image image

    Catch a rising star: fallen angels may hold the key

    Capturing inflation-related opportunities in emerging markets

    April 26, 2023 Fixed income

    "Rising stars" present potential opportunity through market disruption. Investing in a portfolio of fallen angels may be an efficient way to capture future rising stars.

    Executive Summary

    Rising stars are common in rising growth environments

    Rising stars saw a record year in 2022, with $108bn of high yield bonds upgraded to investment grade.

    During 2023 we expect a lower supply, but still a healthy $30bn. Rising stars tend to be most common during periods of modest economic growth (Figure 1).

    Figure 1: A rising tide potentially launches rising stars

    A rising tide potentially launches rising stars

    Source: Bloomberg, Barclays, December 2022

    As the US economy recovers, it is progressing into the ‘mid cycle’ phase of the expansion, driven by consumer spending and public and private investment. We anticipate ~$100bn of rising stars to emerge from the high yield market now until the end of 2022, up from $20bn in H1 2021 and $20bn in 2020.

    Three stages of rising star outperformance

    A rising star's outperformance tends to occur in multiple stages as ratings agencies can lag market pricing.

    Stage 1: Journey begins

    Up to three years or more before an upgrade, a future rising star begins deleveraging. Bottom-up investors take note, resulting in narrower spreads. Eventually, over this time period, the issuer becomes a clear candidate for an upgrade and spreads outperform versus peers.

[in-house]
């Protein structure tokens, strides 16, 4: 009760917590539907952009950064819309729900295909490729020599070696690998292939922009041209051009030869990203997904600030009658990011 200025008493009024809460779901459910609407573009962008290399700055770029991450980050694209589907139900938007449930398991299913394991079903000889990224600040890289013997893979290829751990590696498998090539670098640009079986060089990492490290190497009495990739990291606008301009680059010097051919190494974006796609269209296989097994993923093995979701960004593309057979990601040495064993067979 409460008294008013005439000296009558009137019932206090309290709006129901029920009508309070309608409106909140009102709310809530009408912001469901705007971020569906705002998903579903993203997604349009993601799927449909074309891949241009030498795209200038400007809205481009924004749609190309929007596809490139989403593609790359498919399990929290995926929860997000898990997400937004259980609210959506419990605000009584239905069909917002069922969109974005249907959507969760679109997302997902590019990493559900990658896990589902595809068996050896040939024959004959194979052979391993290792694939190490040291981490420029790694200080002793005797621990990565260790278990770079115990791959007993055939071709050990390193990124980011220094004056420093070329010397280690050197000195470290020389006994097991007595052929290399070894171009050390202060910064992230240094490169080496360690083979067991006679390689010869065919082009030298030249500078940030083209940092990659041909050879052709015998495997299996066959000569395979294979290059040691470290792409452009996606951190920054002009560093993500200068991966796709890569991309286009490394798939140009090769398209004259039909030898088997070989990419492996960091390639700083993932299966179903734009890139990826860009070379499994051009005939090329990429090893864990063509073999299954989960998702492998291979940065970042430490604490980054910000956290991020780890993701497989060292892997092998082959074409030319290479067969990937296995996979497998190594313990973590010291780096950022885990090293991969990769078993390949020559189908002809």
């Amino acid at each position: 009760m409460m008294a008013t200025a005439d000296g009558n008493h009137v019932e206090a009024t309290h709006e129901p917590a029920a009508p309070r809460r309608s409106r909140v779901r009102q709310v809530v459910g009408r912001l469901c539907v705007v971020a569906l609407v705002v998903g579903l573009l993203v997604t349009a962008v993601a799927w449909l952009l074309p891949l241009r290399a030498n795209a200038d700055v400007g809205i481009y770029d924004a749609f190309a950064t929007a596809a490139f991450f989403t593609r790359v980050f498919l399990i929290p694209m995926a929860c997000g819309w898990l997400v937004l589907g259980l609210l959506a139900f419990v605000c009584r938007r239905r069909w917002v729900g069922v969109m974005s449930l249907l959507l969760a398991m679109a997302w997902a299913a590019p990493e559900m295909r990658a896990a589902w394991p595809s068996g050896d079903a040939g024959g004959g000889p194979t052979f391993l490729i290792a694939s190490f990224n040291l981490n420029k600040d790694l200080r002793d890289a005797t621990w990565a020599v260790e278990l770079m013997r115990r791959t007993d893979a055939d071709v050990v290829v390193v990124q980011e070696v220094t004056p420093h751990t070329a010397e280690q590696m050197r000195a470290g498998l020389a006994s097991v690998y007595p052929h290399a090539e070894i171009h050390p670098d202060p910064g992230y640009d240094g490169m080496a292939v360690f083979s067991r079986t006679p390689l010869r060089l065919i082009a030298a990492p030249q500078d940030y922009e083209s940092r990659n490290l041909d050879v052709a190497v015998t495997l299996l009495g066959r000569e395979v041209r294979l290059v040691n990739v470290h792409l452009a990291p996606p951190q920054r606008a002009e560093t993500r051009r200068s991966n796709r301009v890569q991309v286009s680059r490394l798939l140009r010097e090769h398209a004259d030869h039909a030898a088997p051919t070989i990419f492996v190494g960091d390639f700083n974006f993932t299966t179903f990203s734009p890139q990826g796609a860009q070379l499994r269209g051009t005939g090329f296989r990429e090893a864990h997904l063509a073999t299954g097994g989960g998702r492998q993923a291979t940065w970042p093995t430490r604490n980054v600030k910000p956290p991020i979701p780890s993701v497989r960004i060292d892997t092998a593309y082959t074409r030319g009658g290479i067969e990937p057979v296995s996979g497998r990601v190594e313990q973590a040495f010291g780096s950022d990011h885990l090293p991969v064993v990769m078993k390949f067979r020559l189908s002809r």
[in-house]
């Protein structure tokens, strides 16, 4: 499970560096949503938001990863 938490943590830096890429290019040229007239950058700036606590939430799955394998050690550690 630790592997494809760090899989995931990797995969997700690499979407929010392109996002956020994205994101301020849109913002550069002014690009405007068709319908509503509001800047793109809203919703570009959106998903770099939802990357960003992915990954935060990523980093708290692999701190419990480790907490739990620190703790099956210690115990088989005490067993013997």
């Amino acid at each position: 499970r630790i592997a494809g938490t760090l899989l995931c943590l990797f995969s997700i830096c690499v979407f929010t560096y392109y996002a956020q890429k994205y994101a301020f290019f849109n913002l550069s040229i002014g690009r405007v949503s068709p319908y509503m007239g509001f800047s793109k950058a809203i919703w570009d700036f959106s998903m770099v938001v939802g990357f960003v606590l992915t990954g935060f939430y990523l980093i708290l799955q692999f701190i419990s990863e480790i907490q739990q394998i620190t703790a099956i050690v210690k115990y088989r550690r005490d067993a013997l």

Stage 2: Upgrade announced

    The rating agencies announce the upgrade, the market reacts positively and spreads tighten in anticipation of future buying from a larger IG asset base. 

    Stage 3: "Forced" buying

    Once upgraded, at month end, passive funds and ETFs will rebalance their portfolios and become forced buyers to minimize tracking error. In anticipation of this buying activity, volumes pick up in these names and spreads tighten further.

    Figure 2: The stages of rising star performance

    The stages of rising star performance

    Source: Bloomberg, December 2022

    Challenges with traditional approaches

    There are three key challenges to traditional concentrated approaches:

    1. Concentration risks: The pool of potential rising stars has historically been ~5% of the broader HY market on average. Traditional approaches to specifically targeting just this opportunity set means high concentration risks, and thus a high impact from volatility

    2. Timing challenges: Pin-pointing early-stage rising stars can be tricky, and the penalty for getting it wrong can be severe. Rating agencies each have specific methodologies and two agencies typically need to upgrade a bond before passive accounts start buying them.

    3. High transaction costs: The HY market offers relatively low two-way liquidity in single bonds, particularly within smaller issuers (which could be early-stage rising star candidates). High transaction costs would potentially limit active trading.

    'Fallen angels" could hold the key to capturing rising stars

    In our view, a diversified "fallen angels" portfolio could be a compelling way to catch rising stars early and reliably.

    Historically, rising stars are almost twice as likely to come from the fallen angel market than the broader HY market (Figure 3).

    Figure 3: Rising stars make up a higher proportion of the fallen angels market than HY